Pawan Hans authorities stated that Khandu's helicopter was a new one and was given on wet lease to the Arunachal Pradesh government on December 5, 2010, to meet its long-term requirements. Manufactured by Eurocopter, France, it was acquired in mid-2010.

Pawan Hans claimed that the helicopter had the latest technologies and was introduced in the country for its excellent high-altitude performance. Before the fatal accident, the helicopter had flown 306 hours and done 577 landings, most of them in the northeastern sector. The helicopter is equipped with necessary mission equipment such as the automatic starting system, the Emergency Locator Transmitter (ELT), the ATC transponder, and the Radio Altimeter. The ELT transmits signals on heavy impact that can be picked up by ISRO satellites or any overflying aircraft. This equipment is basically to locate the helicopter in case of a mishap, Pawan Hans added.

Pawan Hans claimed that the helicopter was maintained as per the maintenance programme recommended by the manufacturer. Since the helicopter started service, all maintenance checks such as daily inspection, 50 hours inspection and 100 hours inspection were carried out as per the stipulated programme by trained and qualified engineers, it said. The last 100 hours mandatory inspection was carried out on April 10. The regulatory authority, the DGCA, had been satisfied with the maintenance programme and had issued a certificate of airworthiness of this helicopter on July 21, 2010, which is valid up to July 20, 2015. During the various surveillance and audit checks of the DGCA, no discrepancies were found in respect of the maintenance of this helicopter, stated an official release from Pawan Hans.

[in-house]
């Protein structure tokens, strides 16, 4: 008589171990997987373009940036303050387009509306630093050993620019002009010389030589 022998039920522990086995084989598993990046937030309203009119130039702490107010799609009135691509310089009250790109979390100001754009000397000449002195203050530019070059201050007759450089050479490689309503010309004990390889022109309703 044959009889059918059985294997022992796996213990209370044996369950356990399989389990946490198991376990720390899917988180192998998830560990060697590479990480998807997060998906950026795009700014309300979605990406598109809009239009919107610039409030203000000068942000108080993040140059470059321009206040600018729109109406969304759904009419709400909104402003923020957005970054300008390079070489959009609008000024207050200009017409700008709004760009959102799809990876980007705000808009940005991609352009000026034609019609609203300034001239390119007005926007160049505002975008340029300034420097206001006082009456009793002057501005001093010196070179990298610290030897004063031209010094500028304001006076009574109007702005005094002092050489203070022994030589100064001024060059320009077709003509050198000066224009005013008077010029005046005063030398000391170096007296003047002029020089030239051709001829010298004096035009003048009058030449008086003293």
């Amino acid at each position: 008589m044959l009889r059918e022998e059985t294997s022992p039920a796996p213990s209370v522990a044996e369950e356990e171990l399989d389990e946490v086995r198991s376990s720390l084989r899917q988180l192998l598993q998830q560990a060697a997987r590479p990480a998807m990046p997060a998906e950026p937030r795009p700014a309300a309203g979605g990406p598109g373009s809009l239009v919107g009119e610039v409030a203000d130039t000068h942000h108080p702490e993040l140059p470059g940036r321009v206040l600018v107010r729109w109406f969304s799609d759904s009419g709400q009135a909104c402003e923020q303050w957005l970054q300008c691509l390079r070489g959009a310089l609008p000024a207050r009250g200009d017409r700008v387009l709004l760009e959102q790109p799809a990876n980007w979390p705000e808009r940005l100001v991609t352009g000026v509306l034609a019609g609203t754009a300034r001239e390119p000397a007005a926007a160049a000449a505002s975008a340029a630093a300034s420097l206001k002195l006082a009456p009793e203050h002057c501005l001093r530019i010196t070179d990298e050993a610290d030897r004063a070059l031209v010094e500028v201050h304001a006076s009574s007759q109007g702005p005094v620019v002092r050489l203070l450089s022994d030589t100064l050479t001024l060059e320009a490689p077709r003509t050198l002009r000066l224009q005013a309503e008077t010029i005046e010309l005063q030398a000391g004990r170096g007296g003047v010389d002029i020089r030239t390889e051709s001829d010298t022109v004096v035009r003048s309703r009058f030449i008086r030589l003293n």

Pawan Hans also stated that both the pilots were fully qualified and experienced. Capt J.S. Babbar had around 4,000 hours of helicopter flying experience, including extensive flying experience in hilly terrain in the northeastern area. Capt T. S. Mamik had around 3,200 flying hours and had flown in the northeastern area for a long time.

Pawan Hans has been operating in the region for more than 20 years. For Arunachal Pradesh it has handled more than 29,000 passengers in 2,600-plus sorties of Mi-172 and B-3 helicopters in 2010-11, while for the entire northeastern region it handled more than 43,000 passengers and 7,300 plus sorties the same year.

The clarification by Pawan Hans, however, is yet to make any difference to the overall loss of confidence among the general public. Given the strategic location, difficult mountainous terrain and serious communication bottleneck in the region, restoration of popular confidence in any public or private air transport service operating here is vital.